No chance of confusion
Walmart’s amended pleading comes months after Yeezy responded to opposition, questioning the validity of the rights Walmart claims to have in the ‘Spark Design’ brand and the ‘outsized claims’ that the retail titan framed in its initial opposition in an “attempt to extend its ‘Spark Design’ far beyond its federal and common law trademark rights.”
In his June 29 response, Yeezy claimed that Walmart’s initial opposition failed on several fronts. Mainly, the rapper’s lawyer-slash-designer argued that Walmart “certainly knows, as does the consuming public, that the last thing [Yeezy] wants to do is to associate with [Walmart]â, Something that became even clearer with Yeezy and West’s filing of the unfair competition lawsuit against Walmart in connection with the sale of copy – and” substandard “- Foam Runner shoes. In this vein, Walmart’s claims that Yeezy aims “to mislead consumers into mistakenly believing that the parties are associated or that [Yeezyâs] goods and services emanate from [Walmart are], in layman’s terms, absurd, âYeezy’s attorney said. Ultimately, Yeezy argued that Walmart would not actually be damaged by registering the design mark Yeezy, largely because the two brands are different and consumers are unlikely to be confused.
In addition to denying most of Walmart’s claims in its initial opposition, Yeezy presented a number of affirmative defenses, arguing, among other things, that Walmart “inexplicably relies on two canceled trademark registrations” – including one that Walmart says is “Indisputable and provide[s] prima facie and conclusive evidence of [its] ownership and exclusive rights of use [the Spark Design] trademark â- andâ an abandoned trademark application as a basis for its claims â, which he cannot use as a basis for his action.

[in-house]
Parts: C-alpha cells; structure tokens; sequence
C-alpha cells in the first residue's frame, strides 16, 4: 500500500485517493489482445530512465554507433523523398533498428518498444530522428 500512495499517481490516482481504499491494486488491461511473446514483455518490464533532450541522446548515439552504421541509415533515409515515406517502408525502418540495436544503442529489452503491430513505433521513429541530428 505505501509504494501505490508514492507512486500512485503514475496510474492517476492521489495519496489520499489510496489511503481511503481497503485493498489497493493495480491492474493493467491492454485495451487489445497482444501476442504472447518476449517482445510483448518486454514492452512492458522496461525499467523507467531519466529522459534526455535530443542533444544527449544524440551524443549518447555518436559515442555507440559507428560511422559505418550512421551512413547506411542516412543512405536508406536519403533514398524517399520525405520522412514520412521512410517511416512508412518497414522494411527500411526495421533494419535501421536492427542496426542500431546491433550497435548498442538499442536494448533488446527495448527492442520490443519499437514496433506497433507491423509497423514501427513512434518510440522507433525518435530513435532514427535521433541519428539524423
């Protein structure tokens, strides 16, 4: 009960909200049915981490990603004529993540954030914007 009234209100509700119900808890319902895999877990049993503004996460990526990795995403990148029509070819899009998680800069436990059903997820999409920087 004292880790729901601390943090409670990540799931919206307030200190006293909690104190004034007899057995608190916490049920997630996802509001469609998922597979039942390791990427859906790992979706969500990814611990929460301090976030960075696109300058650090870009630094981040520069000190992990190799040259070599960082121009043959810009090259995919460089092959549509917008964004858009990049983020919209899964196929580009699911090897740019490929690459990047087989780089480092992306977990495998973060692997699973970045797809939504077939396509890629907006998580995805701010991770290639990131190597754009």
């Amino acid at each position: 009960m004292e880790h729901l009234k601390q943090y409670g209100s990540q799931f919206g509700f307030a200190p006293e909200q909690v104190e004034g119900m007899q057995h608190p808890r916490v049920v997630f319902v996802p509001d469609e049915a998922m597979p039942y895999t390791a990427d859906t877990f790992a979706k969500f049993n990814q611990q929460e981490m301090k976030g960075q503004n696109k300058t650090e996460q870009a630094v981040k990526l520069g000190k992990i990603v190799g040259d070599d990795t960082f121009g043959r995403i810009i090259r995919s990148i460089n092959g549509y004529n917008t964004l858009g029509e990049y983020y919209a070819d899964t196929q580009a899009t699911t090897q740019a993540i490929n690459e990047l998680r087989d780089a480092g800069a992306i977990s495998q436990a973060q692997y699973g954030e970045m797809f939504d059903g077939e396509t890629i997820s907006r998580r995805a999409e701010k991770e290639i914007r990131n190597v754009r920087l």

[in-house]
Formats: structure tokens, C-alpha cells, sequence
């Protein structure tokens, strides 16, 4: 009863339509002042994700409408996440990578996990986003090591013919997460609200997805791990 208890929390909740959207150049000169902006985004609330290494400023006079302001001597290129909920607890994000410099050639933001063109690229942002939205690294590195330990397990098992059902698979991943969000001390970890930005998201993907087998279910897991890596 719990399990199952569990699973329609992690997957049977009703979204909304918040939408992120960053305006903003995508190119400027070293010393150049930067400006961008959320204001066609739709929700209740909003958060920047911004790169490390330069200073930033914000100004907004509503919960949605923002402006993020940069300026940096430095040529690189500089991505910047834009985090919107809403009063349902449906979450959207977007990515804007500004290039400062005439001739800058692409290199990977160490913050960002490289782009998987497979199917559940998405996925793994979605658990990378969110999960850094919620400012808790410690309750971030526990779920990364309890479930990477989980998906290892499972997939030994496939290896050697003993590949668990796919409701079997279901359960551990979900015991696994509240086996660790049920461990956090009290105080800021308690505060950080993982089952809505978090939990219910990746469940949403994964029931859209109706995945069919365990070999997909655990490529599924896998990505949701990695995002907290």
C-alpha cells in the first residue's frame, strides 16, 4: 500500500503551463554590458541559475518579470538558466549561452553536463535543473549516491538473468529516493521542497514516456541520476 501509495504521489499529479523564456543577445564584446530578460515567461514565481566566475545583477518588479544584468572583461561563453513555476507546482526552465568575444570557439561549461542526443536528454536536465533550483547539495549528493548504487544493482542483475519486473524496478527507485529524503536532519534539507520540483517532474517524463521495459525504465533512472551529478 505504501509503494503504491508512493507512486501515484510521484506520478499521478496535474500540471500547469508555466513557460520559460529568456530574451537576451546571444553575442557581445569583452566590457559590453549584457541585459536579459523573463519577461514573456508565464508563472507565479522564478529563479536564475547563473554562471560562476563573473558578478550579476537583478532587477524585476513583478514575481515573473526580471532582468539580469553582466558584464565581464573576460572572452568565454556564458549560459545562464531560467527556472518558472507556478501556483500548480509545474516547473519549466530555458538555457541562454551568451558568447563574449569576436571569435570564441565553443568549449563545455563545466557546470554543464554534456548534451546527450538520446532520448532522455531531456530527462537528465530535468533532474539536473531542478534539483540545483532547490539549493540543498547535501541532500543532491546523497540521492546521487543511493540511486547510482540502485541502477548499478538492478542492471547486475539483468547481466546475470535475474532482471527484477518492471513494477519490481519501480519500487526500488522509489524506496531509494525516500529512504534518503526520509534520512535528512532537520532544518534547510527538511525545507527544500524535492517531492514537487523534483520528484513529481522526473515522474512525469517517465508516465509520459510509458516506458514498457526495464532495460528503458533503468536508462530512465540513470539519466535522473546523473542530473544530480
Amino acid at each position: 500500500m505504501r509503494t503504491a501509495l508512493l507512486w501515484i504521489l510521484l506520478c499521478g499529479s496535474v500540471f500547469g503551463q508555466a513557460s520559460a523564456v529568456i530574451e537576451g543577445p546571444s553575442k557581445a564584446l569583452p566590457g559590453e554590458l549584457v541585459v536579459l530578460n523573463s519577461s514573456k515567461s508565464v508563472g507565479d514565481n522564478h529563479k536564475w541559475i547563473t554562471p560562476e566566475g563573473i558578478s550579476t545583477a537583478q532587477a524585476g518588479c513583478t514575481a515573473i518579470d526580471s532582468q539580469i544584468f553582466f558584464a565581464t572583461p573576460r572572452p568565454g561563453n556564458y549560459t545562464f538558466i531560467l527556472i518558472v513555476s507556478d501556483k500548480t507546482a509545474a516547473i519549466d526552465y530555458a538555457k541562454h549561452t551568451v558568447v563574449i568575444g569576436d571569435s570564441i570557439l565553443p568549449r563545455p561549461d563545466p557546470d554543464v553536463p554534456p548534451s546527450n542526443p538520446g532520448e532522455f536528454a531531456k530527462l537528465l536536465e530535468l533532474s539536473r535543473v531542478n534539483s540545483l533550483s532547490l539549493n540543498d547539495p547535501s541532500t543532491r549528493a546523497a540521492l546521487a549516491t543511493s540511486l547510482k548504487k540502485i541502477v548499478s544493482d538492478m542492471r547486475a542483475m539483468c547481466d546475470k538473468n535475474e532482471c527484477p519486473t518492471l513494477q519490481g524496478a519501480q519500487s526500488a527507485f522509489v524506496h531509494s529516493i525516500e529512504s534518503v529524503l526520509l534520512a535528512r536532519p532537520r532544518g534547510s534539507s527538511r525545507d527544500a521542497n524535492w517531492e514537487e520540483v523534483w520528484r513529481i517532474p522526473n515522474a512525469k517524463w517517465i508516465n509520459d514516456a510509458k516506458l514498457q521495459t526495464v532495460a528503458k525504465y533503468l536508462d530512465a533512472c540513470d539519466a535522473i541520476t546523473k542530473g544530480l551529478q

Faint struck out two of those affirmative defenses in its Sept. 3 order, stating that Yeezy’s first affirmative defenses – in which she claims two canceled trademark registrations and one abandoned trademark application cited by Walmart in its initial opposition “cannot be relied on in support of any claims claimed by [Walmart], and they should be struck off the opposition “- and his fourth line of defense – in which Yeezy contends that Walmart” insufficiently argued a claim under section 2 (a) of the Lanham Act “- are not “true affirmative defenses because they relate to an assertion of the insufficiency of the pleading of [Walmartâs] rather than a defense to a duly pleaded claim.
Interestingly, lawyers for both sides (correctly) argue in their respective documents that their clients are well known. Walmart, 59, points out that it has “more than 5,000 outlets”, that its e-commerce site “has the second largest e-commerce market share in the United States” and that it has broadcast ” nationwide television commercials. , including ads that air during the Super Bowl. Meanwhile, Yeezy’s attorney claims its founder Kanye West is far from an unknown figure, and in fact is “internationally famous”.
Yet the two sides exercise these claims in different ways, with Walmart claiming that it, and presumably its ‘Spark Design’ brand, are so famous that the brand is entitled to broader protection against third-party uses of similar brands. Therefore, Walmart essentially contends that almost all similar brands used on similar products / services will automatically evoke an association with it in the minds of consumers. On the flip side, Yeezy claims that “if anything, the opposite is true,” and that because West is so famous in its own right and the Sunbeam brand Yeezy “is closely associated with it. To [him], Which consumers are likely to associate the brand with Yeezy, apparently allowing the brands of the two companies to coexist in the market without risk of confusion.
As of now, it’s not clear (at least to me) whether consumers actually associate the Sunbeams brand with Yeezy (or West). For my part, I have not seen it used on a large scale by Yeezy or West, and it should be noted that Yeezy’s application was filed with an intention of use, and therefore, a specimen showing actual use n was not included. This back-and-forth can of course be a game-changer to some extent, as the sunshine marks of both parties have been plastered all over the opposition-related media.